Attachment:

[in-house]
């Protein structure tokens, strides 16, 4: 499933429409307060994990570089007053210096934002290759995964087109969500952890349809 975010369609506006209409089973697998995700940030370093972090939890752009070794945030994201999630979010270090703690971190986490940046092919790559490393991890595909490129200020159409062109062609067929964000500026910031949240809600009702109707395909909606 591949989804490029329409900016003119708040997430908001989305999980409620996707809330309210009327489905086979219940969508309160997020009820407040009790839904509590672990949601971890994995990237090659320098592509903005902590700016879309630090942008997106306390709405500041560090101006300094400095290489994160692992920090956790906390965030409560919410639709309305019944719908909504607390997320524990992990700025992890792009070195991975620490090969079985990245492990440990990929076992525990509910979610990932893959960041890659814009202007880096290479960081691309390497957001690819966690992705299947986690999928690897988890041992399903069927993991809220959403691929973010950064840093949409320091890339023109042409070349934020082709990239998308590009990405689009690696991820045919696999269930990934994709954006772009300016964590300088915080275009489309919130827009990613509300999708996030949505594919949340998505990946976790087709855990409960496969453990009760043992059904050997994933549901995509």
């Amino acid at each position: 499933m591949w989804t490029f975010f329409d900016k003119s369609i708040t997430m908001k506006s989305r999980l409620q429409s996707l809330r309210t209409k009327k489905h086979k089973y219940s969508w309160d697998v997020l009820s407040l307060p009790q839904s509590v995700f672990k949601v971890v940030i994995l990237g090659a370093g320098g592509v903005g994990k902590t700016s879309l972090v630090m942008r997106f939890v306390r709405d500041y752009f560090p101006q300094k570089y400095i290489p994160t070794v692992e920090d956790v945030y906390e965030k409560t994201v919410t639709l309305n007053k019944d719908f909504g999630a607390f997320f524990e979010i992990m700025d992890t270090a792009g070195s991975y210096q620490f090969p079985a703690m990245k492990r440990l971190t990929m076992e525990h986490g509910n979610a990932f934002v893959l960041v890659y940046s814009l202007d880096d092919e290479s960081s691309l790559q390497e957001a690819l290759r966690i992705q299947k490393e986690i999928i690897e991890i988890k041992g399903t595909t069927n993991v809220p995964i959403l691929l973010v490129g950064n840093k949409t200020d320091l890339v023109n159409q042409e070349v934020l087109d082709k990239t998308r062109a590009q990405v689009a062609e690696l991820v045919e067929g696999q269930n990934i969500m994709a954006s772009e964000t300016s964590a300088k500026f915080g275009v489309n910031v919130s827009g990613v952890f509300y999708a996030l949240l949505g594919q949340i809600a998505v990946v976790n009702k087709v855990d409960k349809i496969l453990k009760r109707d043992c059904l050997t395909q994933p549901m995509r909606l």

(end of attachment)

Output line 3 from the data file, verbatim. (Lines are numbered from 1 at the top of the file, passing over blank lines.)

């Amino acid at each position: 499933m591949w989804t490029f975010f329409d900016k003119s369609i708040t997430m908001k506006s989305r999980l409620q429409s996707l809330r309210t209409k009327k489905h086979k089973y219940s969508w309160d697998v997020l009820s407040l307060p009790q839904s509590v995700f672990k949601v971890v940030i994995l990237g090659a370093g320098g592509v903005g994990k902590t700016s879309l972090v630090m942008r997106f939890v306390r709405d500041y752009f560090p101006q300094k570089y400095i290489p994160t070794v692992e920090d956790v945030y906390e965030k409560t994201v919410t639709l309305n007053k019944d719908f909504g999630a607390f997320f524990e979010i992990m700025d992890t270090a792009g070195s991975y210096q620490f090969p079985a703690m990245k492990r440990l971190t990929m076992e525990h986490g509910n979610a990932f934002v893959l960041v890659y940046s814009l202007d880096d092919e290479s960081s691309l790559q390497e957001a690819l290759r966690i992705q299947k490393e986690i999928i690897e991890i988890k041992g399903t595909t069927n993991v809220p995964i959403l691929l973010v490129g950064n840093k949409t200020d320091l890339v023109n159409q042409e070349v934020l087109d082709k990239t998308r062109a590009q990405v689009a062609e690696l991820v045919e067929g696999q269930n990934i969500m994709a954006s772009e964000t300016s964590a300088k500026f915080g275009v489309n910031v919130s827009g990613v952890f509300y999708a996030l949240l949505g594919q949340i809600a998505v990946v976790n009702k087709v855990d409960k349809i496969l453990k009760r109707d043992c059904l050997t395909q994933p549901m995509r909606l």